Seizure Adequacy• Because seizures tend to be shorter in elderly patients and also to diminish over the treatment course (Sackeim et al. 1991), some practitioners have used a lower criterion (e.g., <20-second seizure duration late in the treatment course if the patient is older than age 60 years).• Seizure duration also may be affected by a number of other parameters, including the dose of anesthetic agent and the amount to which the stimulus exceeds the seizure threshold.
Stimulus Intensity• Evidence suggests that the greater the ECT stimulus intensity is with respect to seizure threshold (i.e., the more suprathreshold the stimulus), the more effective the treatments and the speedier the recovery (Sackeim et al. 1993).
• However, a higher stimulus intensity is directly related to an increase in cognitive side effects. Thus, the logical approach would be to deliver a stimulus that is moderately suprathreshold• Seizure threshold varies greatly from person to person (up to 40-fold) and also from treatment to treatment, increasing variably over the treatment course (Sackeim et al. 1991).
• Researchers do not yet know how much the stimulus needs to be above seizure threshold to be considered moderate, although for brief pulse bilateral ECT, the estimate is 50%–100% above the individual’s seizure threshold (equivalent to 1.5–2 times seizure threshold), whereas for brief pulse unilateral ECT, estimates run 150%–500% above seizure threshold (i.e., 2.5–6 times seizure threshold).
Stimulus Dosing Strategies• Two types of methods are generally used to determine electrical stimulus intensity: the dose-titration method and the preselected- dose method (American Psychiatric Association 2001)
Dose Titration• starting with a stimulus dose at the first treatment that has a moderate (e.g., 50%) chance of inducing a seizure.• Although beginning at a very low dose would theoretically allow a more precise estimate of seizure threshold for patients with low seizure thresholds, it would also result in excessive numbers of restimulations in patients with higher seizure thresholds.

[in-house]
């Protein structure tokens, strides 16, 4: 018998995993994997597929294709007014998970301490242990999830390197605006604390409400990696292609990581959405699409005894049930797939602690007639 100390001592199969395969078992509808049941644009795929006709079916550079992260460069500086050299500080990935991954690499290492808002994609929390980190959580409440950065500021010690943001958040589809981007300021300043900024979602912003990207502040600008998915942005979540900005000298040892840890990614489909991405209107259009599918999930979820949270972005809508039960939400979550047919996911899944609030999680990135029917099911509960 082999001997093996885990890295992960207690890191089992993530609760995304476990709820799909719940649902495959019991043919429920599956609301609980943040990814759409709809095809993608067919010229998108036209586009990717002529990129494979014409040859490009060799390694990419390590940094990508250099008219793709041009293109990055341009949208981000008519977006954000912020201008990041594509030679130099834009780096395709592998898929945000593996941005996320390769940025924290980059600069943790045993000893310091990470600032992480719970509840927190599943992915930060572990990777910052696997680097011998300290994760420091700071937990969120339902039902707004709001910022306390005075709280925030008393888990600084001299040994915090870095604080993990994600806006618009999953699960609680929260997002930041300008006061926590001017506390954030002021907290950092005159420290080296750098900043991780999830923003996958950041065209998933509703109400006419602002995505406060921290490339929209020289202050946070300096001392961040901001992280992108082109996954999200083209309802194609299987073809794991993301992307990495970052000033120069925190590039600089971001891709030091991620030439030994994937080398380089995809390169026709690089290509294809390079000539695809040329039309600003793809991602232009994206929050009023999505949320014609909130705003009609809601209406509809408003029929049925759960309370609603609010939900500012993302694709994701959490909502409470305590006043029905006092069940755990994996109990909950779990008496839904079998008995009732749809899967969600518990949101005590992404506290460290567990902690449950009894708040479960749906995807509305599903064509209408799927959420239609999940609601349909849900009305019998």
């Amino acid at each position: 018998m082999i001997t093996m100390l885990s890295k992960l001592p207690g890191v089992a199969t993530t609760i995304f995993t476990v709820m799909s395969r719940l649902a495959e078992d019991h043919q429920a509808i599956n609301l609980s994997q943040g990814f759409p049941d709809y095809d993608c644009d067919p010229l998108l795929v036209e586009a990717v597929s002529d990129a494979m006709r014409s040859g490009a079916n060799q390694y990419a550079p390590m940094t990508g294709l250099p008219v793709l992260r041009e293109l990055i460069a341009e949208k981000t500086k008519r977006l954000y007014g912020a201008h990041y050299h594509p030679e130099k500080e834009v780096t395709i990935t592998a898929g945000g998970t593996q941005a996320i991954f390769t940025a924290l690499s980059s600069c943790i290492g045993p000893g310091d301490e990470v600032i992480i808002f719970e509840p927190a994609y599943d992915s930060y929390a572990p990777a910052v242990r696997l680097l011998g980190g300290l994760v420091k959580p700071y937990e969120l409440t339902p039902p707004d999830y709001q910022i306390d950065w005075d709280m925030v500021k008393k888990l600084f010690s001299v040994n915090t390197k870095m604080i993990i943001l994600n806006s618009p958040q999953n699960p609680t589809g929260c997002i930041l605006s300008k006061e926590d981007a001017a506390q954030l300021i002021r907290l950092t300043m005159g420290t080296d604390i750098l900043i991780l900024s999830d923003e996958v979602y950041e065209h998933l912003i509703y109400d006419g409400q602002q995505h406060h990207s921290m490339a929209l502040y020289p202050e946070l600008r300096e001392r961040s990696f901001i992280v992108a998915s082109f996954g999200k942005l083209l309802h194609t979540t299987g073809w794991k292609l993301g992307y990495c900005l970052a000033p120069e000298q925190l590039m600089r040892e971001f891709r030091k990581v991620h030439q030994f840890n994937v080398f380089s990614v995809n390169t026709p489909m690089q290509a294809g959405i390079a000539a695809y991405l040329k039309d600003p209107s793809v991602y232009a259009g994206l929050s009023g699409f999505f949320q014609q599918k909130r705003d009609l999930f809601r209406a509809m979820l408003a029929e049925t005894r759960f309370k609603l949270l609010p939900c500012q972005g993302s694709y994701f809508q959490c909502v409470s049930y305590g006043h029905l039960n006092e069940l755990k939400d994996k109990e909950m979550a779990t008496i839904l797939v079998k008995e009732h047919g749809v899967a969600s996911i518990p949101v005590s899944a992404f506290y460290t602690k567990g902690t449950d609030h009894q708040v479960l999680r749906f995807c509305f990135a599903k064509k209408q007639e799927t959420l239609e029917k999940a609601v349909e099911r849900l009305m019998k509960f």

Electrode Placement Bilateral and Right Unilateral Electrode Placement• right unilateral electrode placement has also resulted in decreasing the cognitive side effects (Squire and Slater 1978; Strِmgren et al. 1976).• This decrease may be due in part to the relative sparing of nondominant mesial temporal lobe structures by both the stimulus current path and the induced seizure. The most commonly used unilateral placement is the d’Elia placement (d’Elia 1970)
the following statements appear to be supported by the majority of clinical research and experience:1. Either technique is generally effective in the treatment of depression. However, some data suggest that specific subgroups, especially patients with mania, may not respond as thoroughly to unilateral treatments (Mukherjee et al. 1994).2. In some studies, patients reportedly responded faster to bilateral placement, requiring fewer treatments for a course of ECT (Sackeim et al. 2000).3. Some depressed patients who did not respond to right unilateral placement in ECT experienced significant clinical improvement after they were switched from unilateral to bilateral placement (Abrams et al. 1983)
4. Stimulus intensity just above seizure threshold markedly reduces the efficacy of unilateral ECT. This effect may be present to a lesser degree in bilateral ECT (Sackeim et al. 1993), particularly with ultra-brief- pulse stimuli.5. Bilateral ECT results in greater acute cognitive side effects than does nondominant unilateral ECT. This difference is most apparent in tests assessing or requiring verbal function (Squire and Slater 1978). Also, although most memory functions appear to be restored in most patients 6 months after ECT, persisting memory complaints are more common in patients who receive bilateral ECT.
• Because of the cognitive advantages of nondominant unilateral electrode placement over bilateral electrode placement, a reasonable approach is to routinely use nondominant unilateral ECT in patients who are more susceptible to profound confusional states. – These patients may include those who are elderly, who have dementia, or who have developed significant confusion during prior courses of ECT.• Unilateral ECT is also preferable for individuals who are highly concerned about the effects of ECT on memory functioning.
Bilateral ECT is generally preferable forpatients in whom a rapid response is clinically required (e.g., the actively suicidal patient or the catatonic patient who refuses to eat)those who have preferentially responded to bilateral ECT in the pastwho indicate a preference for this modality